Artwork by FEARLESS. Photo by Pip Stafford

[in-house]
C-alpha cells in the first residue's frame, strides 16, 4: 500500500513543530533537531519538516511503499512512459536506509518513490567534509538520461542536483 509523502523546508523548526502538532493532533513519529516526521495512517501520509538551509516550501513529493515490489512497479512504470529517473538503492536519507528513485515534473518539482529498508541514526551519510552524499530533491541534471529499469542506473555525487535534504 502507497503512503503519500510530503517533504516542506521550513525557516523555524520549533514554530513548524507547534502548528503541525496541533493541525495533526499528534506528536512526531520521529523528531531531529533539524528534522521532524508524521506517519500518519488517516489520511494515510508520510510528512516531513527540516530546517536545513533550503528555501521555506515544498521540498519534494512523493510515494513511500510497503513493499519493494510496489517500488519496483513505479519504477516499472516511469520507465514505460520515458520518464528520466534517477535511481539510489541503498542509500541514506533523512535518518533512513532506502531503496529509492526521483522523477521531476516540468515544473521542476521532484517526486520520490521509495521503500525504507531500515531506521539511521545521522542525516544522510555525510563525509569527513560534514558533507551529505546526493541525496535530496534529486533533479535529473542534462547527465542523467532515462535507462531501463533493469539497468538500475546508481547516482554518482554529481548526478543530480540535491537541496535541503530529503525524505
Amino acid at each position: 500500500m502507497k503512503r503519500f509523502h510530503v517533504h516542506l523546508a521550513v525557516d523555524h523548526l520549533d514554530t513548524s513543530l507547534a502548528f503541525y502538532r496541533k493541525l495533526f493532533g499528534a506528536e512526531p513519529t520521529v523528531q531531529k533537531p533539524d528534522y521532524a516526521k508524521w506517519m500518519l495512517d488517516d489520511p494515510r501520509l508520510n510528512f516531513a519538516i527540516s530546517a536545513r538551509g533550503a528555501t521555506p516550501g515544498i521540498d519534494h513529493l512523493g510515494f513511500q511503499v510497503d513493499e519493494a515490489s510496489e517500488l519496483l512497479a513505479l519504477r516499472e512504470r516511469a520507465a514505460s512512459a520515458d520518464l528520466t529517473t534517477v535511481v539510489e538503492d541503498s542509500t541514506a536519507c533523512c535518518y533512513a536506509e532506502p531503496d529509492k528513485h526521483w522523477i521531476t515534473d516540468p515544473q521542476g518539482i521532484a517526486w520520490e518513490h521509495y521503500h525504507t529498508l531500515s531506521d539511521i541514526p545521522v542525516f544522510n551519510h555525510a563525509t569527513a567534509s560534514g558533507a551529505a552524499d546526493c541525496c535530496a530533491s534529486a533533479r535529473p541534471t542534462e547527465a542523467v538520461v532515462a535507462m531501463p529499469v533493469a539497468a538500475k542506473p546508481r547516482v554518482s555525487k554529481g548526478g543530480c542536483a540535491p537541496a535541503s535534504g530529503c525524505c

Actually, these shops are the places all these disgraceful graffiti vandals show their wares legitimately. The art is rough, young, and funky and pretty much always on sale for cheap. I love it. I love the idea. I don’t always like the art, sometimes it stinks. Sometimes the art up the road at CAST stinks as well. Sometimes I dig the art at the skateboard shop because it’s rugged and unpolished. I need to see art like that now and again to give me a bit of perspective. I went to art school you see, I have pretensions of academia and I like artwork that makes me think. I also like artwork that comes from another place entirely, that reeks of another perspective; that makes me think of drinking longnecks out of paper bags or grazed elbows. This is what I keep an eye on Jimmy’s shop for, to see what this mob are up to and where their heads are at, because they are part of the fabric – and because I dig them more than watercolors of Dunalley. There’s an incredible variety of styles and approaches, with fluoro blats on reclaimed cardboard one show and monsters on broken skateboards the next.